For an introduction to this series, click here.
June 29, 2007
This chapter tells about Paul's testimony before Agrippa. I don't have the information in front of me, but Agrippa was a descendant (probably a grandson) of Herod the Great, the man who tried to kill Jesus when He was a baby.
Paul basically recounts his life once again. He was trained as a Pharisee and was persecuting the early Church. And then one day he was traveling to Damascus to persecute more Christians when he saw the Lord Jesus. Paul actually adds some words to what Luke records in the original story in Acts 9: "And when we had all fallen to the ground, I heard a voice saying to me in the Hebrew language, 'Saul, Saul, why are you persecuting me? It is hard for you to kick against the goads.' And I said, 'Who are you, Lord?' And the Lord said, 'I am Jesus whom you are persecuting. But rise and stand upon your feet, for I have appeared to you for this purpose, to appoint you as a servant and witness to the things in which you have seen me and to those in which I will appear to you, delivering you from your people and from the Gentiles--to whom I am sending you to open their eyes, so that they may turn from darkness to light and from the power of Satan to God, that they may receive forgiveness of sins and a place among those who are sanctified by faith in me.'" (26:14-18)
Agrippa, as a member of the family that ruled the Jews for over 100 years, would have been more familiar with Jewish customs than Festus, who was probably Roman. That partially explains this exchange: "And as he was saying these things in his defense, Festus said with a loud voice, 'Paul, you are out of your mind; your great learning is driving you out of your mind.' But Paul said, 'I am not out of my mind, most excellent Festus, but I am speaking true and rational words. For the king knows about these things, and to him I speak boldly. For I am persuaded that none of these things has escaped his notice, for this has not been done in a corner. King Agrippa, do you believe the prophets? I know that you believe.' And Agrippa said to Paul, 'In a short time would you persuade me to be a Christian?' And Paul said, 'Whether short or long, I would to God that not only you but also all who hear me this day might become such as I am--except for these chains.'" (26:24-29)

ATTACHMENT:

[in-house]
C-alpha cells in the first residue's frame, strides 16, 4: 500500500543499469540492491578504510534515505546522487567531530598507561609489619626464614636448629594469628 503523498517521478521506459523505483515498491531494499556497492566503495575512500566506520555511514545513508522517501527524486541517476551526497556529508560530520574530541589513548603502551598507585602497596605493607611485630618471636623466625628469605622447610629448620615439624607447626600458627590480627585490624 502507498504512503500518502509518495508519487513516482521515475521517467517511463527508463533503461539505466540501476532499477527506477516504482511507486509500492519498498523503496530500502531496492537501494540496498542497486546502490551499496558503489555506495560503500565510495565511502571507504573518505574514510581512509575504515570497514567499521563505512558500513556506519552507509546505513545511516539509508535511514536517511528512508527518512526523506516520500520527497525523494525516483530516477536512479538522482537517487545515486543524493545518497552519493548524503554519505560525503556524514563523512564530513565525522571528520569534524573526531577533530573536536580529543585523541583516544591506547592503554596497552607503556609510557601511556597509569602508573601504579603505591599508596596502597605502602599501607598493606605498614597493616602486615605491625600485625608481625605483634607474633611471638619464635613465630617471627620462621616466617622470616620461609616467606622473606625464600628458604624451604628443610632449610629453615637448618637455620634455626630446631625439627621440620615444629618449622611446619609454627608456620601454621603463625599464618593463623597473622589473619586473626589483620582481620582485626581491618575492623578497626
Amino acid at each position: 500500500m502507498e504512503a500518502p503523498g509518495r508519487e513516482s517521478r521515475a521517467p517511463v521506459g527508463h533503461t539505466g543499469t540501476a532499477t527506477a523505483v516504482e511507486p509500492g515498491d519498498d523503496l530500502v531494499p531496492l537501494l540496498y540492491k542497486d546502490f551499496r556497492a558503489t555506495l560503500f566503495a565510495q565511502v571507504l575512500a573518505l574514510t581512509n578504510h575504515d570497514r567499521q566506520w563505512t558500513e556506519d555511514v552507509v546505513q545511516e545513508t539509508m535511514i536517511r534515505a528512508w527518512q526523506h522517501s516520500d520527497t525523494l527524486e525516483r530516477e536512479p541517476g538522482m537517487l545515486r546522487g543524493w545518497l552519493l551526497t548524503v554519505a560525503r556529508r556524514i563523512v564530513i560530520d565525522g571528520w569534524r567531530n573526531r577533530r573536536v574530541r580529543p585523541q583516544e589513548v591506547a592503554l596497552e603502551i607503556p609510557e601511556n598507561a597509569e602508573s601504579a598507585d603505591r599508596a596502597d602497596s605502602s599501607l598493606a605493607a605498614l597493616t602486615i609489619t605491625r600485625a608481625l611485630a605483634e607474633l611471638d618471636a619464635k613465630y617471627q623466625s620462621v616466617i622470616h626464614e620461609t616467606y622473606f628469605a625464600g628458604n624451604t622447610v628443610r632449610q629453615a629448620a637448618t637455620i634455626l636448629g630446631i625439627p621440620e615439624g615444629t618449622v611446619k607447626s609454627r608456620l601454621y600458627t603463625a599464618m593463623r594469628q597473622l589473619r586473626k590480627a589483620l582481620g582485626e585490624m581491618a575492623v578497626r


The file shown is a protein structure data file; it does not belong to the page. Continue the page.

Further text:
Agrippa did know the Jewish traditions, but he was not going to be persuaded by anyone to abandon what he believed in, which was doing whatever was necessary to retain his power.
"Then the king rose, and the governor and Bernice and those who were sitting with them. And when they had withdrawn, they said to one another, 'This man is doing nothing to deserve death or imprisonment.' And Agrippa said to Festus, 'This man could have been set free if he had not appealed to Caesar.'" (26:30-32, ESV) This passage still makes me wonder if Paul did the right thing by appealing to Caesar. It is tough to conceive how Paul would have been convicted by an honest judge. And I doubt that Paul was afraid of the Jews and what they might do to him. And the Lord already promised Paul that he would preach in Rome. Was this the best way to get there? I doubt it.
As an aside, how Luke found out about this conversation is another interesting story that we will never know, at least this side of heaven. I really can't conceive of how this might have happened.